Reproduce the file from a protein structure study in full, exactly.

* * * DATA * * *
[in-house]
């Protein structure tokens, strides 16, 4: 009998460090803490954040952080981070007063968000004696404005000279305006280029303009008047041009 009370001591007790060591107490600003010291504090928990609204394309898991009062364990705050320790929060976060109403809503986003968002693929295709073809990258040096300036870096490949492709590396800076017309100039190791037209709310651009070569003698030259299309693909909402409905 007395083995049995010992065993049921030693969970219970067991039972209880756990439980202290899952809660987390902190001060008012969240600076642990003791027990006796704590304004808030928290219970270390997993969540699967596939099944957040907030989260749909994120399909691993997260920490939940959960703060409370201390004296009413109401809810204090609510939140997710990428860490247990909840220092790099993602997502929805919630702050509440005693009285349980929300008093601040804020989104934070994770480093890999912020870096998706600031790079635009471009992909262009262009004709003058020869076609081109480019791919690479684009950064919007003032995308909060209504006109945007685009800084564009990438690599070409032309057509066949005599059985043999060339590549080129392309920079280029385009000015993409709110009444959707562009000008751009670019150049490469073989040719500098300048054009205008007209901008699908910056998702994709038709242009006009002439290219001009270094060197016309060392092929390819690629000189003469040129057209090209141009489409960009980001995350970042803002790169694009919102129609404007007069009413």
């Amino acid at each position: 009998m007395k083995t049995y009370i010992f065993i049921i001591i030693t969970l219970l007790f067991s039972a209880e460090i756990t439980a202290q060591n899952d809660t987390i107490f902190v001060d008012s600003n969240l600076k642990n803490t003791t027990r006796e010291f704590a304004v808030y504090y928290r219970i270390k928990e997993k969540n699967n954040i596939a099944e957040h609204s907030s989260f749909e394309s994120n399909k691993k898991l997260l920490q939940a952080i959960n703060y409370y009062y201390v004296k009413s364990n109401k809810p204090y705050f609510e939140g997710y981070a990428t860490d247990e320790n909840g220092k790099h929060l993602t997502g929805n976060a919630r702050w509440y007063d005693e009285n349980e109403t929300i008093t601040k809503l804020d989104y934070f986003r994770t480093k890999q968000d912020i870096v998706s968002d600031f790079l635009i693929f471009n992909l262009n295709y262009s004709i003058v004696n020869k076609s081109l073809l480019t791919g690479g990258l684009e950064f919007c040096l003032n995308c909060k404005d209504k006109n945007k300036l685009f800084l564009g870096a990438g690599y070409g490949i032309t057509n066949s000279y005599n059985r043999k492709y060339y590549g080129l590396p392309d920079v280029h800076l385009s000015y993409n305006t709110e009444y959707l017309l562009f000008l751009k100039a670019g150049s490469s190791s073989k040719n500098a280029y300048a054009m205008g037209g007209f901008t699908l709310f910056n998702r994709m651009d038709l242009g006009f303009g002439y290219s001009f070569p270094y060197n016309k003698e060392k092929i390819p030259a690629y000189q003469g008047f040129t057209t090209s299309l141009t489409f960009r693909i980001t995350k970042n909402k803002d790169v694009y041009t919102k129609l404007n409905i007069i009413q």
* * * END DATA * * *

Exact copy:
[in-house]
């Protein structure tokens, strides 16, 4: 009998460090803490954040952080981070007063968000004696404005000279305006280029303009008047041009 009370001591007790060591107490600003010291504090928990609204394309898991009062364990705050320790929060976060109403809503986003968002693929295709073809990258040096300036870096490949492709590396800076017309100039190791037209709310651009070569003698030259299309693909909402409905 007395083995049995010992065993049921030693969970219970067991039972209880756990439980202290899952809660987390902190001060008012969240600076642990003791027990006796704590304004808030928290219970270390997993969540699967596939099944957040907030989260749909994120399909691993997260920490939940959960703060409370201390004296009413109401809810204090609510939140997710990428860490247990909840220092790099993602997502929805919630702050509440005693009285349980929300008093601040804020989104934070994770480093890999912020870096998706600031790079635009471009992909262009262009004709003058020869076609081109480019791919690479684009950064919007003032995308909060209504006109945007685009800084564009990438690599070409032309057509066949005599059985043999060339590549080129392309920079280029385009000015993409709110009444959707562009000008751009670019150049490469073989040719500098300048054009205008007209901008699908910056998702994709038709242009006009002439290219001009270094060197016309060392092929390819690629000189003469040129057209090209141009489409960009980001995350970042803002790169694009919102129609404007007069009413």
């Amino acid at each position: 009998m007395k083995t049995y009370i010992f065993i049921i001591i030693t969970l219970l007790f067991s039972a209880e460090i756990t439980a202290q060591n899952d809660t987390i107490f902190v001060d008012s600003n969240l600076k642990n803490t003791t027990r006796e010291f704590a304004v808030y504090y928290r219970i270390k928990e997993k969540n699967n954040i596939a099944e957040h609204s907030s989260f749909e394309s994120n399909k691993k898991l997260l920490q939940a952080i959960n703060y409370y009062y201390v004296k009413s364990n109401k809810p204090y705050f609510e939140g997710y981070a990428t860490d247990e320790n909840g220092k790099h929060l993602t997502g929805n976060a919630r702050w509440y007063d005693e009285n349980e109403t929300i008093t601040k809503l804020d989104y934070f986003r994770t480093k890999q968000d912020i870096v998706s968002d600031f790079l635009i693929f471009n992909l262009n295709y262009s004709i003058v004696n020869k076609s081109l073809l480019t791919g690479g990258l684009e950064f919007c040096l003032n995308c909060k404005d209504k006109n945007k300036l685009f800084l564009g870096a990438g690599y070409g490949i032309t057509n066949s000279y005599n059985r043999k492709y060339y590549g080129l590396p392309d920079v280029h800076l385009s000015y993409n305006t709110e009444y959707l017309l562009f000008l751009k100039a670019g150049s490469s190791s073989k040719n500098a280029y300048a054009m205008g037209g007209f901008t699908l709310f910056n998702r994709m651009d038709l242009g006009f303009g002439y290219s001009f070569p270094y060197n016309k003698e060392k092929i390819p030259a690629y000189q003469g008047f040129t057209t090209s299309l141009t489409f960009r693909i980001t995350k970042n909402k803002d790169v694009y041009t919102k129609l404007n409905i007069i009413q």